BP's view of world energy markets hints at where oil prices are likley headed
UK-major BP released their annual review of world energy demand and supply this week. The report reveals some interesting trends in global energy consumption, which might provide some insight into where oil prices might be headed.
World energy consumption is growing at a rate of just 1%, down from the 10-year average of 1.8%.
Energy consumption in China grew just 1.3% last year, the lowest since 1997-98 but still the largest growth market globally. The decline was blamed on continued weakness of the country's industrial sector (a big energy consumer), particularly iron, steel and cement.
Brent averaged less than US$44 a barrel last year, the lowest since 2004 (in nominal dollars).
Here are some other interesting statistics from the review:
Oil still accounts for one-third of the world's energy supply. After declining from 1999 to 2014, market share has increased since 2015. World oil consumption is still growing by 1.6 million bbl/day (1.6%), led by 400,000 bbl/day growth in China and 330,000 bbl/day in India. That's still higher than the 10-year average of 1.2%.
World oil production grew just 400,000 bbl/day last year, the slowest since 2013. Production out of the Middle East increased by 1.7 million bbl/day (led by Iran, Iraq and Saudi Arabia). Production outside of the Middle East declined 1.4 million bbl/day, led by the US, China and Nigeria.
Growth in global natural gas consumption slowed to 1.5% last year, far below the 10-year average of 2.3%. The EU saw a 7.1% jump while consumption in Russia declined sharply.
World natural gas production increased just 0.3%, led by Australia and Iran. Global production grew just 0.3%, the slowest in 34 years. Production declined sharply in the US (for the first time in almost a decade), offsetting big gains from Australia.
The US is expected to return to growth this year as it works towards becoming a significant LNG exporter.
The use of coal declined for the second year in a row, falling 1.7% in 2016. Declines were led by the US and China, two of the world's largest coal consumers.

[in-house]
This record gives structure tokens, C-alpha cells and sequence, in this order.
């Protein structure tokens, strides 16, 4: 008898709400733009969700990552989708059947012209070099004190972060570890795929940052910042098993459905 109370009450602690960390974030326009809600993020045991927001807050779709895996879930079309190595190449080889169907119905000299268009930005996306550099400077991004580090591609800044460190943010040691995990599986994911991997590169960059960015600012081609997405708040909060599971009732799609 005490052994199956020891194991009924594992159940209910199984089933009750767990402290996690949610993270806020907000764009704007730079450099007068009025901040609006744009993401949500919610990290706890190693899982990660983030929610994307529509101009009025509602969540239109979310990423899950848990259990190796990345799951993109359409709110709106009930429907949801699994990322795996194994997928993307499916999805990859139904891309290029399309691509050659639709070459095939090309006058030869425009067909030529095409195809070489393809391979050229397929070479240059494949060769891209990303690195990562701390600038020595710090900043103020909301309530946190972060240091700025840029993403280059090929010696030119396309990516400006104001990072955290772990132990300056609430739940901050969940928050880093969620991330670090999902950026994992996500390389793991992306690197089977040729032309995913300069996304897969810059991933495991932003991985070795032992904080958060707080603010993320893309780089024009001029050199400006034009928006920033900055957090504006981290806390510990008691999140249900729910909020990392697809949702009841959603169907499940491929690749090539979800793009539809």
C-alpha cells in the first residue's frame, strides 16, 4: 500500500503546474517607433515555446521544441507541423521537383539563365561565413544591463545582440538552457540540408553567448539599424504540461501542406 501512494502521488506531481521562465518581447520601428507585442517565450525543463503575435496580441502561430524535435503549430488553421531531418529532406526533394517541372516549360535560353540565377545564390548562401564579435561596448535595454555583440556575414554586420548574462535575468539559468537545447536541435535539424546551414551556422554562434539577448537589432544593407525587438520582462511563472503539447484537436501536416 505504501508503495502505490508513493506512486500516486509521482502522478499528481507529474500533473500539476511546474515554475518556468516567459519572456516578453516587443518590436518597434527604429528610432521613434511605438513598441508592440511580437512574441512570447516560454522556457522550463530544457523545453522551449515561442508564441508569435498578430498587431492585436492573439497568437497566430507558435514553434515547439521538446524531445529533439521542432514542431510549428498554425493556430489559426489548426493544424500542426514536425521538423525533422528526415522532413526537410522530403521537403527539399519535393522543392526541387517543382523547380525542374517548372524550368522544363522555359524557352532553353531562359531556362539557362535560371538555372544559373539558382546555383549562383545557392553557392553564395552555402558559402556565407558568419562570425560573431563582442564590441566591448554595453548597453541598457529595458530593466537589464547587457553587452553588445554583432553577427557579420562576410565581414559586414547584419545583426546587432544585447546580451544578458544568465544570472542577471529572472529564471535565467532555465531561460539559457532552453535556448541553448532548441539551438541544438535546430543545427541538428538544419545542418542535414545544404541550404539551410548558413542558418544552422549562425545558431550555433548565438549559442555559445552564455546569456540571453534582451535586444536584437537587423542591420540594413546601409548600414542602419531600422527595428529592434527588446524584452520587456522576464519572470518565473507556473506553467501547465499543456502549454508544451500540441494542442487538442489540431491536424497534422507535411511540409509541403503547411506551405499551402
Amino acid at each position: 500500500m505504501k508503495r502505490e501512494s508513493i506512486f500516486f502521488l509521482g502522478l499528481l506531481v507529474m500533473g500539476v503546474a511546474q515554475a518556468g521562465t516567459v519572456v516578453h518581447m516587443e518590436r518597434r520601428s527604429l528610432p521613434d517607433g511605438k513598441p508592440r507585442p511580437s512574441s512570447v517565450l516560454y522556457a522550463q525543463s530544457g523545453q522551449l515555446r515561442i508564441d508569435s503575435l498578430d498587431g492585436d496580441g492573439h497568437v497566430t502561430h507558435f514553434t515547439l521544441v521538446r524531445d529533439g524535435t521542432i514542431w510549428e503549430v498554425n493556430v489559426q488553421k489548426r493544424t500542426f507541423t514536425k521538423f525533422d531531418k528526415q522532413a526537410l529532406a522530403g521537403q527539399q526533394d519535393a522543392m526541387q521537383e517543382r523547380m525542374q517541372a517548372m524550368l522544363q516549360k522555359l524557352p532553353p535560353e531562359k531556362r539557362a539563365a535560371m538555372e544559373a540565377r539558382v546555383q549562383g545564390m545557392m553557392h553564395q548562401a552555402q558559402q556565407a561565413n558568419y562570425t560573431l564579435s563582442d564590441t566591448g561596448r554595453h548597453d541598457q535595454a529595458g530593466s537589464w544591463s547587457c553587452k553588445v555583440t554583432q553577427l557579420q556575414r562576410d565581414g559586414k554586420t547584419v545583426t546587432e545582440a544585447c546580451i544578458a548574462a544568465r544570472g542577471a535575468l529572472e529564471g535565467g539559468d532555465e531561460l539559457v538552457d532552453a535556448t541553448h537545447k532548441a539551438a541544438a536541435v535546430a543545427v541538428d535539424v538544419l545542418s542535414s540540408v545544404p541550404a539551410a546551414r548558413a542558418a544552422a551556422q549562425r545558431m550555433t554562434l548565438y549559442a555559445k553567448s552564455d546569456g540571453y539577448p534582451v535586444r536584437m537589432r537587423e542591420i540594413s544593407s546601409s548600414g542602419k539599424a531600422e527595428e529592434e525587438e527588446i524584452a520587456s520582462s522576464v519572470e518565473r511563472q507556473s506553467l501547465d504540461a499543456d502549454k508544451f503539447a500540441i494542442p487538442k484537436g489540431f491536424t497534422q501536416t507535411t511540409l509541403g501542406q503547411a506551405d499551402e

Coal's share of primary energy use fell to 28.1%, the lowest since 2004. World coal production declined 6.2%, the largest on record, also led by lower output from China and the US.
It remains to be seen whether President Trump's "love" of coal will be enough to revive production and use of coal-fired power in the US.
After 10 years of strong growth, world carbon emissions have flatlined. Some of those declines came from the US, but much was likely attributed to less industrial activity in China. CO₂ emission from energy sources grew just 0.1% last year, the lowest since 1981-83.
However, BP warns that a pick-up in global activity, particularly in China, will likely cause a resumption of the trend towards higher emissions.
SO WHAT DOES THAT TELL US ABOUT WHERE OIL PRICES ARE HEADED?
Demand from emerging markets (particularly China) is not as strong as economists would suggest, which helps explain sluggish demand for all commodities. Given the size of the Chinese market, commodity prices will likely not rebound until the Chinese economy recovers from whatever is ailing it.
The world consumed 1% more energy in 2016, despite an advertised GDP growth rate of 3.4%. That means either energy intensity is falling rapidly, or perhaps more of the world's economy is shifting towards services. Either way, GDP growth is no longer a great forecaster of energy demand growth.
For oil markets, 2016 saw feeble production growth (400,000 bbl/day) but strong demand growth (1.6 million bbl/day), which may have helped rebalance markets and put a floor underneath crude prices.
After bottoming at US$32/bbl in January of 2016, Brent has averaged closer to US$54 a barrel so far this year. Data out of China and India also suggests that demand for oil remains relatively strong despite weak growth in overall energy demand. However, it is unclear how much of that demand was driven by low oil prices or stockpiling of crude.
The bad news is that oil supply is set to increase considerably this year and stubbornly high global crude stockpiles would suggest all that extra oil isn't being consumed fast enough. And that will likely keep a lid on oil prices, at least in the short term.